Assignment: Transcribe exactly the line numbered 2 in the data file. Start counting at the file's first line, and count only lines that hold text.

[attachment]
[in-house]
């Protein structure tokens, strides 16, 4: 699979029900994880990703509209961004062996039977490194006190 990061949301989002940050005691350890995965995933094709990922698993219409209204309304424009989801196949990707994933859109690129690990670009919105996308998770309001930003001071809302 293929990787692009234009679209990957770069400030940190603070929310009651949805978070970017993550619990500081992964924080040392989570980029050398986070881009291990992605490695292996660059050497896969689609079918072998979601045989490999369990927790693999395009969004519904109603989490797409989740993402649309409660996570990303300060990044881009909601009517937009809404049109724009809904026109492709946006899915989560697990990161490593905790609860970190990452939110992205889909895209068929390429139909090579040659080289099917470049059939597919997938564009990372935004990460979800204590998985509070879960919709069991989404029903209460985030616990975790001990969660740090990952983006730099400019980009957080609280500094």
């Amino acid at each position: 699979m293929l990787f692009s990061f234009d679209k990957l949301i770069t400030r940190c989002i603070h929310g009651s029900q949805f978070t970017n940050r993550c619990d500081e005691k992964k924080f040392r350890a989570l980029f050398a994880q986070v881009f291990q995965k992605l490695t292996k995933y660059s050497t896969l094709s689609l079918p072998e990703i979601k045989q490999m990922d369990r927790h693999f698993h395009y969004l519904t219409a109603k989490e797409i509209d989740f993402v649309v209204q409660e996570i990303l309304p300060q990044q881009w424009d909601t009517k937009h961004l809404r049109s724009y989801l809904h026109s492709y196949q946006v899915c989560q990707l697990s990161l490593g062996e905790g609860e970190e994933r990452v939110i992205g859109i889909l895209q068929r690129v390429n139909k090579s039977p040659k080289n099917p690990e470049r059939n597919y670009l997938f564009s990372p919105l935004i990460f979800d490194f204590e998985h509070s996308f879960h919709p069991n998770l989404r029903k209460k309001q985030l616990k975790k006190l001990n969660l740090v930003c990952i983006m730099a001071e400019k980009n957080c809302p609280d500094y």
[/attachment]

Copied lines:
């Protein structure tokens, strides 16, 4: 699979029900994880990703509209961004062996039977490194006190 990061949301989002940050005691350890995965995933094709990922698993219409209204309304424009989801196949990707994933859109690129690990670009919105996308998770309001930003001071809302 293929990787692009234009679209990957770069400030940190603070929310009651949805978070970017993550619990500081992964924080040392989570980029050398986070881009291990992605490695292996660059050497896969689609079918072998979601045989490999369990927790693999395009969004519904109603989490797409989740993402649309409660996570990303300060990044881009909601009517937009809404049109724009809904026109492709946006899915989560697990990161490593905790609860970190990452939110992205889909895209068929390429139909090579040659080289099917470049059939597919997938564009990372935004990460979800204590998985509070879960919709069991989404029903209460985030616990975790001990969660740090990952983006730099400019980009957080609280500094």